How much compensation did The Smiler crash victims get?

A woman who lost her leg in an Alton Towers rollercoaster crash in 2015 has received a multi-million pound payout for the incident. Vicky Balch says she has endured a wretched four years after the car she was riding in struck an empty carriage stranded on the track of The Smiler ride.

Has anyone died on The Smiler?

What happened? Two teenagers – Vicky Balch, then 19, and Leah Washington, then 17 – each lost a leg in the collision in June.

Are Joe Pugh and Leah Washington still together?

In spite the trauma of the crash, the pair have stayed together and often post pictures of their days out on social media. Despite having a state-of-the-art £60,000 prosthetic leg which allows her to walk unaided, the teenager still suffers crippling pain and fatigue after standing for long periods.

What happened to The Smiler Alton Towers?

Visitors to Alton Towers were left hanging 100ft in the air when a rollercoaster stopped mid-way round the track. Two teenagers had legs amputated after a crash between two carriages on the rollercoaster in 2015. …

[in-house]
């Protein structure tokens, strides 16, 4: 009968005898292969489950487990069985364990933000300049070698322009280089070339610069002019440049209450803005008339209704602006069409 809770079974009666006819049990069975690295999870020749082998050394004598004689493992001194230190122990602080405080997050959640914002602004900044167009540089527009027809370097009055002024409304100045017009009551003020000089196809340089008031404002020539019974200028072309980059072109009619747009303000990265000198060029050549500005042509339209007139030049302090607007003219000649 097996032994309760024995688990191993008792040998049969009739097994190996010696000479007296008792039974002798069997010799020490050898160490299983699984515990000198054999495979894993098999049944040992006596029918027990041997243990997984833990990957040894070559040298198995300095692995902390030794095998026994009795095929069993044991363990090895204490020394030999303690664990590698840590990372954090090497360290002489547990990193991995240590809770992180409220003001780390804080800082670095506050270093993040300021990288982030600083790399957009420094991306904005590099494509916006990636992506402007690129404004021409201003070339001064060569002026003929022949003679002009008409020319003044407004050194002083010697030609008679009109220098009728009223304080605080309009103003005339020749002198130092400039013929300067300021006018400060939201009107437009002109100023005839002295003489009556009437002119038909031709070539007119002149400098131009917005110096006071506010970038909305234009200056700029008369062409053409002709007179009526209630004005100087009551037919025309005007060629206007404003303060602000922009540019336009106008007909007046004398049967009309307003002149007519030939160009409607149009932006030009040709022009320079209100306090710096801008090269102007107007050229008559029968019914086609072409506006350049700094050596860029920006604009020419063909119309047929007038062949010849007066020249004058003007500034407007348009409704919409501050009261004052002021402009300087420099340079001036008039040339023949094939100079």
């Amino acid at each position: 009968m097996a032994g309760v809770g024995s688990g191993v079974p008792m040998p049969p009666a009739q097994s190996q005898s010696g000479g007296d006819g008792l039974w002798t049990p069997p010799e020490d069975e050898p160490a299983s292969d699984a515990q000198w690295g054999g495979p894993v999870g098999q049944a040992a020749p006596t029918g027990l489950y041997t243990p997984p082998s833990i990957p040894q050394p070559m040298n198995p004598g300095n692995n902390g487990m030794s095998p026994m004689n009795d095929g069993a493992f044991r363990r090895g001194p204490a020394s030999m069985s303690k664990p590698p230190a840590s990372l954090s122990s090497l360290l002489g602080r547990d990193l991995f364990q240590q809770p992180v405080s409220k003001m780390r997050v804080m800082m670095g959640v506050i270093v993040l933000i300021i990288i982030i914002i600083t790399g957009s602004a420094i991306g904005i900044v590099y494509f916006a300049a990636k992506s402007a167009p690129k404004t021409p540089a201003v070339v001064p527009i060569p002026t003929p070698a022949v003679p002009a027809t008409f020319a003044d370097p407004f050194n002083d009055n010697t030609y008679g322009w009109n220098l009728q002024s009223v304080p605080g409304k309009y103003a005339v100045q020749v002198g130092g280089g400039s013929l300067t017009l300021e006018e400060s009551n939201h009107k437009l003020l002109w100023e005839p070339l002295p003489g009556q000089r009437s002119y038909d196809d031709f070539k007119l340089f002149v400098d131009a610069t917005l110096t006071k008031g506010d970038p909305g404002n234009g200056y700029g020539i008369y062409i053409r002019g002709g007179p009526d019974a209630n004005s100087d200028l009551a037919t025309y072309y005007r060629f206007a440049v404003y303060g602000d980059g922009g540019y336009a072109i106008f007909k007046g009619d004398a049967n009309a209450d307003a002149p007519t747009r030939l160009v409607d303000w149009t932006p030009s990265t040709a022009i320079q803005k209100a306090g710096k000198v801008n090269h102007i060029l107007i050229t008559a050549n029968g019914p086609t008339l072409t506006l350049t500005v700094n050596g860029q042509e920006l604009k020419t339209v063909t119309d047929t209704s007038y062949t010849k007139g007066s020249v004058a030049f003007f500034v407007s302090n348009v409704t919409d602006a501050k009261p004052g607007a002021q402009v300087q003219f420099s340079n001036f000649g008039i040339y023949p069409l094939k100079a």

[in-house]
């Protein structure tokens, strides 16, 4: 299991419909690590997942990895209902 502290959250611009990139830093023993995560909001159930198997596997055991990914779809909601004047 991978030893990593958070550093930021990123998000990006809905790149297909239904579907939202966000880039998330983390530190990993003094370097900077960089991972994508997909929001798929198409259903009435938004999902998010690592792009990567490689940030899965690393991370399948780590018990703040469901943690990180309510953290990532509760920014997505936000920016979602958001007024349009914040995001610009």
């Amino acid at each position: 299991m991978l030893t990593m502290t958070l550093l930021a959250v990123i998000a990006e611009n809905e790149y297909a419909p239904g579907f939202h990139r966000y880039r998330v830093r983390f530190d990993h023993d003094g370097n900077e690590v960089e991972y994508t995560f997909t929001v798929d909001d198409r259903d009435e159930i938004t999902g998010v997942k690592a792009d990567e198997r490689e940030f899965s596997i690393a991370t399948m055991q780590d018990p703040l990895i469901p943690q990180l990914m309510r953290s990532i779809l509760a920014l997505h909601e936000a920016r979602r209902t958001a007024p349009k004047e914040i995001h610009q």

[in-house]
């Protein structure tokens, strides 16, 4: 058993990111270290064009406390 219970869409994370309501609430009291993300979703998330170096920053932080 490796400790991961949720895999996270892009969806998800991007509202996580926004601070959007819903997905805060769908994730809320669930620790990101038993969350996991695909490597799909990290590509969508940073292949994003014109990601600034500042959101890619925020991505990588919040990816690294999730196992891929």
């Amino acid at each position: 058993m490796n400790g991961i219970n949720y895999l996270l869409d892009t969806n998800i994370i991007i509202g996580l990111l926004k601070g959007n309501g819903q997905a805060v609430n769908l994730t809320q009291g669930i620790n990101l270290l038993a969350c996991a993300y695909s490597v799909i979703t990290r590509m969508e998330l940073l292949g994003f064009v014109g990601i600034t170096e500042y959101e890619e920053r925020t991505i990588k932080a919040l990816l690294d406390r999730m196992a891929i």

How much did Smiler cost?

18 million GBP
The Smiler/Cost

How did the girl lose her leg on the smiler?

Leah, of Barnsley, was riding in the front carriage with her boyfriend Joe Pugh when it smacked into another cart and left them trapped for more than four hours. An investigation found an engineer had wrongly restarted the Smiler ride while a stationary carriage was on the track in front of it.

How much compensation did Leah Washington get?

They were fined an initial £5million, and interim payments have covered Leah and Joe’s medical and physio bills to date – but the pair have also submitted a ‘substantial’ compensation claim.

What happened to Leah Washington?

Leah Washington from Barnsley, South Yorkshire, and Vicky Balch from Leyland, Lancashire, were both forced to undergo leg amputations as a result of the horror crash.

How much was the Alton Towers settlement?

Alton Towers was fined £5million. She said that the lengthy process of deciding on compensation involved lawyers estimating how many children she hoped to have and exactly how the disability would affect the rest of her life. The payout covers a lifetime of physio, treatment and prosthetics.